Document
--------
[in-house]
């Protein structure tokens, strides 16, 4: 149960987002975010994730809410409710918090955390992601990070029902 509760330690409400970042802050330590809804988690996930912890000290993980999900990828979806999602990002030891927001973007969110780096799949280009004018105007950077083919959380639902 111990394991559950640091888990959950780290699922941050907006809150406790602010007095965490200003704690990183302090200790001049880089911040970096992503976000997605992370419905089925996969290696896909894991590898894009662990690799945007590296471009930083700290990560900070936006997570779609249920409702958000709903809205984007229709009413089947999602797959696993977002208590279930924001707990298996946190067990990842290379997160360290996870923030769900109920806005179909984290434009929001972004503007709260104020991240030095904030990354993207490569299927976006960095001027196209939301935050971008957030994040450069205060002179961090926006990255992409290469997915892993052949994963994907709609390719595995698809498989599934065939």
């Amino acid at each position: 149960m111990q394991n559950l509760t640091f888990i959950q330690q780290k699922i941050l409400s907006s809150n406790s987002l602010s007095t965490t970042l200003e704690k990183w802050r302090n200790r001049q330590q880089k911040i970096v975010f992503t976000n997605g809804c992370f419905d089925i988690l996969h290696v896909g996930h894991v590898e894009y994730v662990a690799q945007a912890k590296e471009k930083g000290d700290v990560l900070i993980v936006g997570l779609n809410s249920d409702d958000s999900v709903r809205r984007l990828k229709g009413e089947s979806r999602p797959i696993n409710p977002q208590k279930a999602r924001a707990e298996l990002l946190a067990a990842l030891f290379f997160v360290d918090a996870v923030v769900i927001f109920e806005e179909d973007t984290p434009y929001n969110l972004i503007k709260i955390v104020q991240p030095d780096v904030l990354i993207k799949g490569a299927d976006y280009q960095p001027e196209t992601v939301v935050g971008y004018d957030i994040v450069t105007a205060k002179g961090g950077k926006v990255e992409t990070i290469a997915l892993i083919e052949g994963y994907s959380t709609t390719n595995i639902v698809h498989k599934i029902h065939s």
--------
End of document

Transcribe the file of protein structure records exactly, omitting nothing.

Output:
[in-house]
């Protein structure tokens, strides 16, 4: 149960987002975010994730809410409710918090955390992601990070029902 509760330690409400970042802050330590809804988690996930912890000290993980999900990828979806999602990002030891927001973007969110780096799949280009004018105007950077083919959380639902 111990394991559950640091888990959950780290699922941050907006809150406790602010007095965490200003704690990183302090200790001049880089911040970096992503976000997605992370419905089925996969290696896909894991590898894009662990690799945007590296471009930083700290990560900070936006997570779609249920409702958000709903809205984007229709009413089947999602797959696993977002208590279930924001707990298996946190067990990842290379997160360290996870923030769900109920806005179909984290434009929001972004503007709260104020991240030095904030990354993207490569299927976006960095001027196209939301935050971008957030994040450069205060002179961090926006990255992409290469997915892993052949994963994907709609390719595995698809498989599934065939």
């Amino acid at each position: 149960m111990q394991n559950l509760t640091f888990i959950q330690q780290k699922i941050l409400s907006s809150n406790s987002l602010s007095t965490t970042l200003e704690k990183w802050r302090n200790r001049q330590q880089k911040i970096v975010f992503t976000n997605g809804c992370f419905d089925i988690l996969h290696v896909g996930h894991v590898e894009y994730v662990a690799q945007a912890k590296e471009k930083g000290d700290v990560l900070i993980v936006g997570l779609n809410s249920d409702d958000s999900v709903r809205r984007l990828k229709g009413e089947s979806r999602p797959i696993n409710p977002q208590k279930a999602r924001a707990e298996l990002l946190a067990a990842l030891f290379f997160v360290d918090a996870v923030v769900i927001f109920e806005e179909d973007t984290p434009y929001n969110l972004i503007k709260i955390v104020q991240p030095d780096v904030l990354i993207k799949g490569a299927d976006y280009q960095p001027e196209t992601v939301v935050g971008y004018d957030i994040v450069t105007a205060k002179g961090g950077k926006v990255e992409t990070i290469a997915l892993i083919e052949g994963y994907s959380t709609t390719n595995i639902v698809h498989k599934i029902h065939s």